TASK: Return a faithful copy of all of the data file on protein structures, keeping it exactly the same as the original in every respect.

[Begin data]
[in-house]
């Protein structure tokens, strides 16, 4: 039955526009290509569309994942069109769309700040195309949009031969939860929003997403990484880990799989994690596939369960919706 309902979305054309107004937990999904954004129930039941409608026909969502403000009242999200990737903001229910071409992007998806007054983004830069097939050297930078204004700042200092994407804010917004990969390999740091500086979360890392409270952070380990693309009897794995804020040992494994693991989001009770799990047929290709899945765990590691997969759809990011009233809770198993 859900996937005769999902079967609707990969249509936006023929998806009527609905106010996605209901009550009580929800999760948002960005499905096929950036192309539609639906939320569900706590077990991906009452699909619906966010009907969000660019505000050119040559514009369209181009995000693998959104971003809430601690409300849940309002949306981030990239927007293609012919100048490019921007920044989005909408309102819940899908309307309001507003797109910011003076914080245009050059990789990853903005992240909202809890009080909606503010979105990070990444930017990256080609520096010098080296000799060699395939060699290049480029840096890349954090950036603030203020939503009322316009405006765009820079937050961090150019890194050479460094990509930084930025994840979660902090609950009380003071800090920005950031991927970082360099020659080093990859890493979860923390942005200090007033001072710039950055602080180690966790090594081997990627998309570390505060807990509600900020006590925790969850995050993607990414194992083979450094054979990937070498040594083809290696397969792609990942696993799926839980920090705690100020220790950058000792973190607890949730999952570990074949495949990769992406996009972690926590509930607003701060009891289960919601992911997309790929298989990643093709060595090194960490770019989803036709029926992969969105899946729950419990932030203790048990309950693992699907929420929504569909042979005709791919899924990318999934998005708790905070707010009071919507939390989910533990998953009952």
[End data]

[in-house]
């Protein structure tokens, strides 16, 4: 039955526009290509569309994942069109769309700040195309949009031969939860929003997403990484880990799989994690596939369960919706 309902979305054309107004937990999904954004129930039941409608026909969502403000009242999200990737903001229910071409992007998806007054983004830069097939050297930078204004700042200092994407804010917004990969390999740091500086979360890392409270952070380990693309009897794995804020040992494994693991989001009770799990047929290709899945765990590691997969759809990011009233809770198993 859900996937005769999902079967609707990969249509936006023929998806009527609905106010996605209901009550009580929800999760948002960005499905096929950036192309539609639906939320569900706590077990991906009452699909619906966010009907969000660019505000050119040559514009369209181009995000693998959104971003809430601690409300849940309002949306981030990239927007293609012919100048490019921007920044989005909408309102819940899908309307309001507003797109910011003076914080245009050059990789990853903005992240909202809890009080909606503010979105990070990444930017990256080609520096010098080296000799060699395939060699290049480029840096890349954090950036603030203020939503009322316009405006765009820079937050961090150019890194050479460094990509930084930025994840979660902090609950009380003071800090920005950031991927970082360099020659080093990859890493979860923390942005200090007033001072710039950055602080180690966790090594081997990627998309570390505060807990509600900020006590925790969850995050993607990414194992083979450094054979990937070498040594083809290696397969792609990942696993799926839980920090705690100020220790950058000792973190607890949730999952570990074949495949990769992406996009972690926590509930607003701060009891289960919601992911997309790929298989990643093709060595090194960490770019989803036709029926992969969105899946729950419990932030203790048990309950693992699907929420929504569909042979005709791919899924990318999934998005708790905070707010009071919507939390989910533990998953009952």